Anne Gonzales

State was flash point for rifle ban

Published: Sunday, Dec. 23, 2012 - 12:00 am | Page 1E
Last Modified: Monday, Dec. 31, 2012 - 10:14 am

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The call over the newsroom police scanner came in shortly before noon. A vehicle on fire. A shooter. An elementary school. We looked at each other quizzically.

It was Jan. 18, 1989, and I was a reporter at the Stockton Record, one of the few staffers at my desk at the lunch hour. I tumbled into a compact car with photo editor Dave Finch for a wild ride to Cleveland Elementary School.

As we screeched and weaved through traffic, dispatchers reported children getting shot. Finch kept declaring with a growing sense of dread, "This has to be a drill. This has to be a drill."

It was not a drill.

In a matter of minutes, a suicidal drifter named Patrick Purdy, armed with a Russian-style AK-47 rifle, raked the schoolyard with 106 bullets during lunch recess that day, killing five children and injuring 30 others before shooting himself in the head.

In the wake of carnage, Purdy left a nation in an uproar over the right to bear arms and whether that outweighed protecting the youngest and most vulnerable in our society. Purdy's actions spawned debates on mental illness and school security. And in an ironic quirk of serendipity, he raised cultural sensitivity for Southeast Asian refugees in Northern California.

Advocates on both sides of the gun control issue agree that the Stockton rampage was a flash point for dramatic measures to limit certain types of weapons. California soon passed the first assault weapons ban in the nation, which served as a model for a federal ban, and then adopted a universal background check for all gun sales in the state.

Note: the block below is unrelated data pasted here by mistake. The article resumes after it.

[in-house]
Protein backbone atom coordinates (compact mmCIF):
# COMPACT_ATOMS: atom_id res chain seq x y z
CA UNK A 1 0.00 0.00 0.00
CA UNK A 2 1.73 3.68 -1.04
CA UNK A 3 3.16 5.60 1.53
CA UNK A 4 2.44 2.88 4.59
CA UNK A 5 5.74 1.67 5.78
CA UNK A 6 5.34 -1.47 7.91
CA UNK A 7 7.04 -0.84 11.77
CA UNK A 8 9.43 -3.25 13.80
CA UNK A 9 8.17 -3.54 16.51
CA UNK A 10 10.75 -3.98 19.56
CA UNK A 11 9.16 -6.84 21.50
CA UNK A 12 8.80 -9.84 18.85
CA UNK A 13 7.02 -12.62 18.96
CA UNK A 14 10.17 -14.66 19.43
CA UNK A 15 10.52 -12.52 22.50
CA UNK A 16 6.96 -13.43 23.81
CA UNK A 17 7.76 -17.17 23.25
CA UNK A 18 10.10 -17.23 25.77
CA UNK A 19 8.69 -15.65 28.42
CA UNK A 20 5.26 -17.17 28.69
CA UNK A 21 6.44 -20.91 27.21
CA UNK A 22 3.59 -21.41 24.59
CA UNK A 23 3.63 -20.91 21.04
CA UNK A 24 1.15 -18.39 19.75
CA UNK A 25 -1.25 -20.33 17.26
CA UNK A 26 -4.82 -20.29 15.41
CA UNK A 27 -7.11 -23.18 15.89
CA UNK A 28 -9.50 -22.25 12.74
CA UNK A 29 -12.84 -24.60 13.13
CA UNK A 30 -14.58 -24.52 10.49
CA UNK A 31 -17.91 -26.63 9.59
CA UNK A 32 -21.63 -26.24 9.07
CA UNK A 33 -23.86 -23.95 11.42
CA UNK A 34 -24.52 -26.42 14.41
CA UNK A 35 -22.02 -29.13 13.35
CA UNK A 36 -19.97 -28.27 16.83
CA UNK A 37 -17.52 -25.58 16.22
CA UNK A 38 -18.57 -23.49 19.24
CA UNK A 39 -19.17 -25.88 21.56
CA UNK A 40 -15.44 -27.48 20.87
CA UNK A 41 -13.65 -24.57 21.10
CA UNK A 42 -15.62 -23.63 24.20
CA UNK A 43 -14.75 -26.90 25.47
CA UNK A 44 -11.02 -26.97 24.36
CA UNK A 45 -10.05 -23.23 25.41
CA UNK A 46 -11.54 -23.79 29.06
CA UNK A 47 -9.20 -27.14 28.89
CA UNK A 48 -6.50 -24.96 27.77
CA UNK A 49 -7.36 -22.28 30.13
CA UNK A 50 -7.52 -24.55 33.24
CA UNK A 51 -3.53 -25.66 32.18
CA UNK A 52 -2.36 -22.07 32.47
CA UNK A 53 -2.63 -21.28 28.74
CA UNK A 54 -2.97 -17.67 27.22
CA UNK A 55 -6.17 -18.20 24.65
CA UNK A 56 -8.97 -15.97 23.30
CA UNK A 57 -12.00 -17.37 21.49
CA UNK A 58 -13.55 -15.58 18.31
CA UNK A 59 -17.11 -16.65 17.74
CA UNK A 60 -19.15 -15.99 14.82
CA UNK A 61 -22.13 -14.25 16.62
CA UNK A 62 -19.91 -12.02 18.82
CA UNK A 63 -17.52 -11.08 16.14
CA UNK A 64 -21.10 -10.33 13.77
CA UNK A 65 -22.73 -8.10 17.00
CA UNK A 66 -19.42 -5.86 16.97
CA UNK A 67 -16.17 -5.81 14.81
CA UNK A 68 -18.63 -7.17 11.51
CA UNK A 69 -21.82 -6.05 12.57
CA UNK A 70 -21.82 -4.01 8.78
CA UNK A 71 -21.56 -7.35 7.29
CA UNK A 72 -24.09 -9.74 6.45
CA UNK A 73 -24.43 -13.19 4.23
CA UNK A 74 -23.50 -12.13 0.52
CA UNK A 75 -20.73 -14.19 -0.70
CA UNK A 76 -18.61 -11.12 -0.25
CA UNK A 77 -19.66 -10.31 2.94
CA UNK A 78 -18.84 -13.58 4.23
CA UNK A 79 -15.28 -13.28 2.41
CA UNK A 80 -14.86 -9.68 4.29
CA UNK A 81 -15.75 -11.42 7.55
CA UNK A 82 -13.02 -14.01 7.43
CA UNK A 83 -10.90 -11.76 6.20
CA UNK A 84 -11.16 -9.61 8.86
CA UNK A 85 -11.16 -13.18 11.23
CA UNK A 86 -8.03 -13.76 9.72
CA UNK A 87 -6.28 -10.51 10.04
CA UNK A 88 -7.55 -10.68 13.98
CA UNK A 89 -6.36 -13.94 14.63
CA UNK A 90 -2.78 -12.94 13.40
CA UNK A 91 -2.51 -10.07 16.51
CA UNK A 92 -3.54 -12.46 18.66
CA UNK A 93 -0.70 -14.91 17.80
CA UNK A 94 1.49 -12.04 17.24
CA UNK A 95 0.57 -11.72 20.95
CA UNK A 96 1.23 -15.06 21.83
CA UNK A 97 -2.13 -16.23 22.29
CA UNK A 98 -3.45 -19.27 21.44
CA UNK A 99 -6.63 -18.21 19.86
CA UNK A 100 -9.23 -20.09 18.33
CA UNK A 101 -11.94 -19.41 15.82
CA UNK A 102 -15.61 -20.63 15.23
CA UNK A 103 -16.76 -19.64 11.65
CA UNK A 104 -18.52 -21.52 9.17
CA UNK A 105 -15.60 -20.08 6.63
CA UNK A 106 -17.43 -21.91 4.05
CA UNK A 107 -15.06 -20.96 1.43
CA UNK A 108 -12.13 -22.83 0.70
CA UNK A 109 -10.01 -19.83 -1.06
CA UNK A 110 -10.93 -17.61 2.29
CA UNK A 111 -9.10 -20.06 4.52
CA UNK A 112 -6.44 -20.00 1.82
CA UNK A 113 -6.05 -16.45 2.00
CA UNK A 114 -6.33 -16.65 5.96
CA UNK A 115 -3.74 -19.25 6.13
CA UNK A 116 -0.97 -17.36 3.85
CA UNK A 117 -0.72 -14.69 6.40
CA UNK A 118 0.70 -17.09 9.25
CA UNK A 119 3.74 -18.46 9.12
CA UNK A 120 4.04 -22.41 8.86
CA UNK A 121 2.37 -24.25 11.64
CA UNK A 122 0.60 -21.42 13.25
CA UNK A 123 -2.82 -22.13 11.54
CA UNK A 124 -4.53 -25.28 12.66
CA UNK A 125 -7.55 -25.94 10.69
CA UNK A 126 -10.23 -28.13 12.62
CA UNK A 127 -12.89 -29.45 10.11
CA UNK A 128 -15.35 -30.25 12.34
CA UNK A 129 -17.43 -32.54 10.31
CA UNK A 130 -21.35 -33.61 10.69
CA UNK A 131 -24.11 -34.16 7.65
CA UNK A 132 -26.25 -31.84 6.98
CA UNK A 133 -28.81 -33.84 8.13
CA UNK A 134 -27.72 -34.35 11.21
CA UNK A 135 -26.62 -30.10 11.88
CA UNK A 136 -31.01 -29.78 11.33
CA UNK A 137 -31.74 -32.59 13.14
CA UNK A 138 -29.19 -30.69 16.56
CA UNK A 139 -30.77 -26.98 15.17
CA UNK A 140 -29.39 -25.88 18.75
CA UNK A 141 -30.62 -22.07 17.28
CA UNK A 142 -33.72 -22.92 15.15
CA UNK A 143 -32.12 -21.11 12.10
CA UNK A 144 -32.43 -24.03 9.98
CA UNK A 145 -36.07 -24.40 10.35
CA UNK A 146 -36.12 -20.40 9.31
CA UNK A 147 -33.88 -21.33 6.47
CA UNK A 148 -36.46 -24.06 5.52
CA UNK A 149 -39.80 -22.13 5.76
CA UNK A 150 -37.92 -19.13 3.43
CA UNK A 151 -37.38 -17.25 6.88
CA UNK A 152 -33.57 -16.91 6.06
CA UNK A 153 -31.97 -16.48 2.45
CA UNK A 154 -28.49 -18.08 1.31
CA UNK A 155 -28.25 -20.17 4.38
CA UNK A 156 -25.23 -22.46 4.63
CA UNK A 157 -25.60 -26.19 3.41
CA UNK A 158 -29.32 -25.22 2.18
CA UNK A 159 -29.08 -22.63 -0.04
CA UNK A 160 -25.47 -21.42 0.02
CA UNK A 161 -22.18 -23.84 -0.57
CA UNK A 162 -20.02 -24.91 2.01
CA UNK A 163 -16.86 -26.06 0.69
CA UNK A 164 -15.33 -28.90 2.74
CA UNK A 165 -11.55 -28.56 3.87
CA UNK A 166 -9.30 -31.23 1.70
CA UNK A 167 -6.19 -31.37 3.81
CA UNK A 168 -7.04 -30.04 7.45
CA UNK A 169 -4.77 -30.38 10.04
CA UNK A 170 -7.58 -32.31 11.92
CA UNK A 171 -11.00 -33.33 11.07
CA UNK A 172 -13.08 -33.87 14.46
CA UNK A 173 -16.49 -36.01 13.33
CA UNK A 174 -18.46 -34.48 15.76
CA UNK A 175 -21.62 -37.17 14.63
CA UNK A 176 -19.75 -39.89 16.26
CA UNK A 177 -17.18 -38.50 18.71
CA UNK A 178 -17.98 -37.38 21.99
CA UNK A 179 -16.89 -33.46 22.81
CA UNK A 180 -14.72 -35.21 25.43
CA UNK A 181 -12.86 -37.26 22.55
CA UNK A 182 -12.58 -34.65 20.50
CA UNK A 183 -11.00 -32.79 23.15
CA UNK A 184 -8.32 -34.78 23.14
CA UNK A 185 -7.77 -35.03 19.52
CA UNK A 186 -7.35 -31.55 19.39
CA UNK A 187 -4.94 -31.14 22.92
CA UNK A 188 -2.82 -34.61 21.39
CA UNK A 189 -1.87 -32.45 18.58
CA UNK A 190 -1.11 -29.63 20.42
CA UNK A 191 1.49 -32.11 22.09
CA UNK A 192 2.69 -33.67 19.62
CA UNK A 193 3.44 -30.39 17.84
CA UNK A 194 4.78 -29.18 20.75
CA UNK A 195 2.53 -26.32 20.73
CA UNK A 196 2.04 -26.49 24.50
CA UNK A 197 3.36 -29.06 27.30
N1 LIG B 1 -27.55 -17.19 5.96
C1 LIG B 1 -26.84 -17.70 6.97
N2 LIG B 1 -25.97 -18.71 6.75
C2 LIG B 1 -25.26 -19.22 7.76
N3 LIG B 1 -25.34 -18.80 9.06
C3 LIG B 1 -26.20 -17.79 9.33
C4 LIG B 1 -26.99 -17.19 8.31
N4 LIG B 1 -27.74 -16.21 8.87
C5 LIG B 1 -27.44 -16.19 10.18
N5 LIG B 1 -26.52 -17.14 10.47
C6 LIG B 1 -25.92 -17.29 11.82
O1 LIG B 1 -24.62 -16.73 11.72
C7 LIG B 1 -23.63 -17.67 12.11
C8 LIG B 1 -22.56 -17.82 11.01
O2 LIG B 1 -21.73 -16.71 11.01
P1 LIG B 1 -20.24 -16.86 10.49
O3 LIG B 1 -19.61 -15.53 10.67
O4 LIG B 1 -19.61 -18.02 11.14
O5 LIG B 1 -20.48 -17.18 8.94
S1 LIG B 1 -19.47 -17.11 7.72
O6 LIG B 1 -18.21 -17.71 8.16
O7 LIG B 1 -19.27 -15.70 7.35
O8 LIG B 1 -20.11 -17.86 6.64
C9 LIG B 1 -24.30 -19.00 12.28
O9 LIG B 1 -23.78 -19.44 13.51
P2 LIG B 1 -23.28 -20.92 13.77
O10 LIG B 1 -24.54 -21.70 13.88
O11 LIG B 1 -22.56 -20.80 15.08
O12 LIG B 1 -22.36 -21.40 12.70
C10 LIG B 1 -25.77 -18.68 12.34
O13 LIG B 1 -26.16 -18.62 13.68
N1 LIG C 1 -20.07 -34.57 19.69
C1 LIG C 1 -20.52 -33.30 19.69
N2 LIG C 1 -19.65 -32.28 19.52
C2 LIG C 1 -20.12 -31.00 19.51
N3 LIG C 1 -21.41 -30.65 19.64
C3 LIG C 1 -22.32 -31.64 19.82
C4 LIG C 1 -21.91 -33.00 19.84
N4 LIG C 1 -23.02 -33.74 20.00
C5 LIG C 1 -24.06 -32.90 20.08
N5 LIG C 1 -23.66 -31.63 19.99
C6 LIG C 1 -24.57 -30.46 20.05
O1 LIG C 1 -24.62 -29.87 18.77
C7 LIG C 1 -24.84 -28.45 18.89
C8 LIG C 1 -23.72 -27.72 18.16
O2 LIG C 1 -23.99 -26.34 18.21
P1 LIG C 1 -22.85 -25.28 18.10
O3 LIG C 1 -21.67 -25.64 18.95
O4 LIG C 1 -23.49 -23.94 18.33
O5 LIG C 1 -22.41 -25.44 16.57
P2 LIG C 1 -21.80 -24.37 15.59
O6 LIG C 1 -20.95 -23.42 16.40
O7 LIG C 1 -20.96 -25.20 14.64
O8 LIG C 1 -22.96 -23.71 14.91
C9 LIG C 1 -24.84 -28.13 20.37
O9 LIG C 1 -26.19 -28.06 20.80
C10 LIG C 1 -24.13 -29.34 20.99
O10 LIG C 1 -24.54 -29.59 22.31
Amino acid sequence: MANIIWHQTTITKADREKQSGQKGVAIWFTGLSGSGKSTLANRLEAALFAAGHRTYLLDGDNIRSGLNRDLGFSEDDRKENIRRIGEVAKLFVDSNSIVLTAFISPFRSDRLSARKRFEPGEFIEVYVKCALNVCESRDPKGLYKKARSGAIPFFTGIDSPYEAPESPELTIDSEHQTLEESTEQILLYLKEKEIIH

As we grapple with the painful images and accounts of the Sandy Hook Elementary School massacre in Connecticut, survivors and witnesses of the Stockton shooting are revisited by memories of their tragedy – one that predated Columbine High and Virginia Tech – its parallels to Sandy Hook and the aftermath of a day when innocence was shattered.

Finch and I abandoned the car several blocks from Cleveland Elementary and rushed to the unassuming school in a modest neighborhood. The first responders were already setting up a makeshift triage on the front lawn and were assessing and tending to small bodies laid out on blankets.

I was initially struck by two thoughts: the gentle coaxing of burly firefighters as they treated and soothed the young victims and the physical damage visited on tender flesh from an assault rifle.

Helicopters flew overhead; SWAT teams in camouflage swamped the playground; and mothers running onto school grounds had to be grabbed by two and three police officers and held back.

I saw a shy Asian girl tentatively standing at the fringes of the triage area, looking as if she didn't want to bother the busy medics. I asked her if she saw the shooter. She looked at me blankly.

I wondered if there was a language barrier, or if she was seriously injured, so I guided her to a firefighter. He asked her if she was hurt. She looked at us, hesitant and frightened. I told her it was OK, that the firefighter would help her. The girl turned around, lifted up her sweat shirt and bent over slightly.